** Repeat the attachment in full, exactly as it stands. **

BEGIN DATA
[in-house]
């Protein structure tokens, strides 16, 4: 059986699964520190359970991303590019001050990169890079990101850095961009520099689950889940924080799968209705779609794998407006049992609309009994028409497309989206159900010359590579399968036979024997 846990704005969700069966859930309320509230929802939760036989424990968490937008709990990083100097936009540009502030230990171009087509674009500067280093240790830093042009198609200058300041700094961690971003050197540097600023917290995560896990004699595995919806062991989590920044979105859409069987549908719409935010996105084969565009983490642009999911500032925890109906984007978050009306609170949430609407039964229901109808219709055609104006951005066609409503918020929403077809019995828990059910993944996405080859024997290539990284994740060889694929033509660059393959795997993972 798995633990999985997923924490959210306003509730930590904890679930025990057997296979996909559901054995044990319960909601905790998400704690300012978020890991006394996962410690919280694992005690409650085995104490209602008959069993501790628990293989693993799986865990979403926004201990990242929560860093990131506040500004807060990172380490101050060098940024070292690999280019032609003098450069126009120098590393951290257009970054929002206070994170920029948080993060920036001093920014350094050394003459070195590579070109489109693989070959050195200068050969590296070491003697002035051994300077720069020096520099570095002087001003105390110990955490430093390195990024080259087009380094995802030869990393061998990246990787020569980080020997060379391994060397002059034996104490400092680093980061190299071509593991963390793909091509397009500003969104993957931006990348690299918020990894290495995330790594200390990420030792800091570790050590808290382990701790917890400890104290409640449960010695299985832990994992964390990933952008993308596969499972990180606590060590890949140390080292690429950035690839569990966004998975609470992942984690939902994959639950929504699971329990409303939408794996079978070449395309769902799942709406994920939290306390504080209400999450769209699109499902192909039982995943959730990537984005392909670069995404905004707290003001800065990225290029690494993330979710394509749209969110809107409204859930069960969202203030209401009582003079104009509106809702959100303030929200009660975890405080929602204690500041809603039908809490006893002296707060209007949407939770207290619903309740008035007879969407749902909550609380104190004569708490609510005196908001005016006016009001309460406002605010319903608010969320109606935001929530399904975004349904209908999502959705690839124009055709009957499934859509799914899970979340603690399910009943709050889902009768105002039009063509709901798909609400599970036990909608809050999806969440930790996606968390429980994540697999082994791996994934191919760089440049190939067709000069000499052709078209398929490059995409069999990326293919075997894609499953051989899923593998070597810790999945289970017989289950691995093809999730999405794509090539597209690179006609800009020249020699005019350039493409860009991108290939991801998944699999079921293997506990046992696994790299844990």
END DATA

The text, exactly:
[in-house]
């Protein structure tokens, strides 16, 4: 059986699964520190359970991303590019001050990169890079990101850095961009520099689950889940924080799968209705779609794998407006049992609309009994028409497309989206159900010359590579399968036979024997 846990704005969700069966859930309320509230929802939760036989424990968490937008709990990083100097936009540009502030230990171009087509674009500067280093240790830093042009198609200058300041700094961690971003050197540097600023917290995560896990004699595995919806062991989590920044979105859409069987549908719409935010996105084969565009983490642009999911500032925890109906984007978050009306609170949430609407039964229901109808219709055609104006951005066609409503918020929403077809019995828990059910993944996405080859024997290539990284994740060889694929033509660059393959795997993972 798995633990999985997923924490959210306003509730930590904890679930025990057997296979996909559901054995044990319960909601905790998400704690300012978020890991006394996962410690919280694992005690409650085995104490209602008959069993501790628990293989693993799986865990979403926004201990990242929560860093990131506040500004807060990172380490101050060098940024070292690999280019032609003098450069126009120098590393951290257009970054929002206070994170920029948080993060920036001093920014350094050394003459070195590579070109489109693989070959050195200068050969590296070491003697002035051994300077720069020096520099570095002087001003105390110990955490430093390195990024080259087009380094995802030869990393061998990246990787020569980080020997060379391994060397002059034996104490400092680093980061190299071509593991963390793909091509397009500003969104993957931006990348690299918020990894290495995330790594200390990420030792800091570790050590808290382990701790917890400890104290409640449960010695299985832990994992964390990933952008993308596969499972990180606590060590890949140390080292690429950035690839569990966004998975609470992942984690939902994959639950929504699971329990409303939408794996079978070449395309769902799942709406994920939290306390504080209400999450769209699109499902192909039982995943959730990537984005392909670069995404905004707290003001800065990225290029690494993330979710394509749209969110809107409204859930069960969202203030209401009582003079104009509106809702959100303030929200009660975890405080929602204690500041809603039908809490006893002296707060209007949407939770207290619903309740008035007879969407749902909550609380104190004569708490609510005196908001005016006016009001309460406002605010319903608010969320109606935001929530399904975004349904209908999502959705690839124009055709009957499934859509799914899970979340603690399910009943709050889902009768105002039009063509709901798909609400599970036990909608809050999806969440930790996606968390429980994540697999082994791996994934191919760089440049190939067709000069000499052709078209398929490059995409069999990326293919075997894609499953051989899923593998070597810790999945289970017989289950691995093809999730999405794509090539597209690179006609800009020249020699005019350039493409860009991108290939991801998944699999079921293997506990046992696994790299844990």